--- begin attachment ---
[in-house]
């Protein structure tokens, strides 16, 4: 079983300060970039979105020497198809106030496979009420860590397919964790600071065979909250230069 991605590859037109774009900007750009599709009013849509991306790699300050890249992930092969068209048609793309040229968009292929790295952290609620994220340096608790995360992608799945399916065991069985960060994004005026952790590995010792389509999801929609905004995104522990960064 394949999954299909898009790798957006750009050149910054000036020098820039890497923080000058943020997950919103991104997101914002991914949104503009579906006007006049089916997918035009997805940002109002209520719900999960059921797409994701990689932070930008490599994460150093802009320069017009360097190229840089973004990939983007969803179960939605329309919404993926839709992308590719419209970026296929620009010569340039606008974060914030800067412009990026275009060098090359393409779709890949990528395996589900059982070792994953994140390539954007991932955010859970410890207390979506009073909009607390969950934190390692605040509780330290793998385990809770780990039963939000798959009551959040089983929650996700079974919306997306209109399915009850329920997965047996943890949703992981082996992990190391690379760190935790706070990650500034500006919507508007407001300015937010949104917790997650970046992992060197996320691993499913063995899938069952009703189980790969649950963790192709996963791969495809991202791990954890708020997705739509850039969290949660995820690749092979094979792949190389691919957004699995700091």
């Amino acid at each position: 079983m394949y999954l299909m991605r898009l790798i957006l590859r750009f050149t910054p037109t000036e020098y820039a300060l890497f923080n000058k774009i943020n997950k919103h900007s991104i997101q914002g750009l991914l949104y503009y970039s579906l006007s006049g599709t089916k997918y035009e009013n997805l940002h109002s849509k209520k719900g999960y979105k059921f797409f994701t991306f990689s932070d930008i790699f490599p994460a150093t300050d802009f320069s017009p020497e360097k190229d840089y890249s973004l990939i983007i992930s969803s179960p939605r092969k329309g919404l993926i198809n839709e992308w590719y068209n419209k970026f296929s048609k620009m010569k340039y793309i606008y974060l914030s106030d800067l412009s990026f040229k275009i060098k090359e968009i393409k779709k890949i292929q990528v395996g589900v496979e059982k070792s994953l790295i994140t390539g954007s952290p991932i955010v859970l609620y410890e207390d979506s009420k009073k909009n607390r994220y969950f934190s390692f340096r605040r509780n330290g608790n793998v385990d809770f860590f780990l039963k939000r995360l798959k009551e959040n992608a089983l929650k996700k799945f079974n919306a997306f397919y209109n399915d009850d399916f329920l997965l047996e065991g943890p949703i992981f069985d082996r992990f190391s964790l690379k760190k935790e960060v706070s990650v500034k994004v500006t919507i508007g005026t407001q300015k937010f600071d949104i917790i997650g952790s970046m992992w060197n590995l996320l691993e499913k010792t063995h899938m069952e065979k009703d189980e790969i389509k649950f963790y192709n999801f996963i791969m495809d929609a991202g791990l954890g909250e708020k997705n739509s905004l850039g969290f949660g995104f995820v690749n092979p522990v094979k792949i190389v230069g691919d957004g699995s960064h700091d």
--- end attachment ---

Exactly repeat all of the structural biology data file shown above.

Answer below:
[in-house]
């Protein structure tokens, strides 16, 4: 079983300060970039979105020497198809106030496979009420860590397919964790600071065979909250230069 991605590859037109774009900007750009599709009013849509991306790699300050890249992930092969068209048609793309040229968009292929790295952290609620994220340096608790995360992608799945399916065991069985960060994004005026952790590995010792389509999801929609905004995104522990960064 394949999954299909898009790798957006750009050149910054000036020098820039890497923080000058943020997950919103991104997101914002991914949104503009579906006007006049089916997918035009997805940002109002209520719900999960059921797409994701990689932070930008490599994460150093802009320069017009360097190229840089973004990939983007969803179960939605329309919404993926839709992308590719419209970026296929620009010569340039606008974060914030800067412009990026275009060098090359393409779709890949990528395996589900059982070792994953994140390539954007991932955010859970410890207390979506009073909009607390969950934190390692605040509780330290793998385990809770780990039963939000798959009551959040089983929650996700079974919306997306209109399915009850329920997965047996943890949703992981082996992990190391690379760190935790706070990650500034500006919507508007407001300015937010949104917790997650970046992992060197996320691993499913063995899938069952009703189980790969649950963790192709996963791969495809991202791990954890708020997705739509850039969290949660995820690749092979094979792949190389691919957004699995700091």
């Amino acid at each position: 079983m394949y999954l299909m991605r898009l790798i957006l590859r750009f050149t910054p037109t000036e020098y820039a300060l890497f923080n000058k774009i943020n997950k919103h900007s991104i997101q914002g750009l991914l949104y503009y970039s579906l006007s006049g599709t089916k997918y035009e009013n997805l940002h109002s849509k209520k719900g999960y979105k059921f797409f994701t991306f990689s932070d930008i790699f490599p994460a150093t300050d802009f320069s017009p020497e360097k190229d840089y890249s973004l990939i983007i992930s969803s179960p939605r092969k329309g919404l993926i198809n839709e992308w590719y068209n419209k970026f296929s048609k620009m010569k340039y793309i606008y974060l914030s106030d800067l412009s990026f040229k275009i060098k090359e968009i393409k779709k890949i292929q990528v395996g589900v496979e059982k070792s994953l790295i994140t390539g954007s952290p991932i955010v859970l609620y410890e207390d979506s009420k009073k909009n607390r994220y969950f934190s390692f340096r605040r509780n330290g608790n793998v385990d809770f860590f780990l039963k939000r995360l798959k009551e959040n992608a089983l929650k996700k799945f079974n919306a997306f397919y209109n399915d009850d399916f329920l997965l047996e065991g943890p949703i992981f069985d082996r992990f190391s964790l690379k760190k935790e960060v706070s990650v500034k994004v500006t919507i508007g005026t407001q300015k937010f600071d949104i917790i997650g952790s970046m992992w060197n590995l996320l691993e499913k010792t063995h899938m069952e065979k009703d189980e790969i389509k649950f963790y192709n999801f996963i791969m495809d929609a991202g791990l954890g909250e708020k997705n739509s905004l850039g969290f949660g995104f995820v690749n092979p522990v094979k792949i190389v230069g691919d957004g699995s960064h700091d």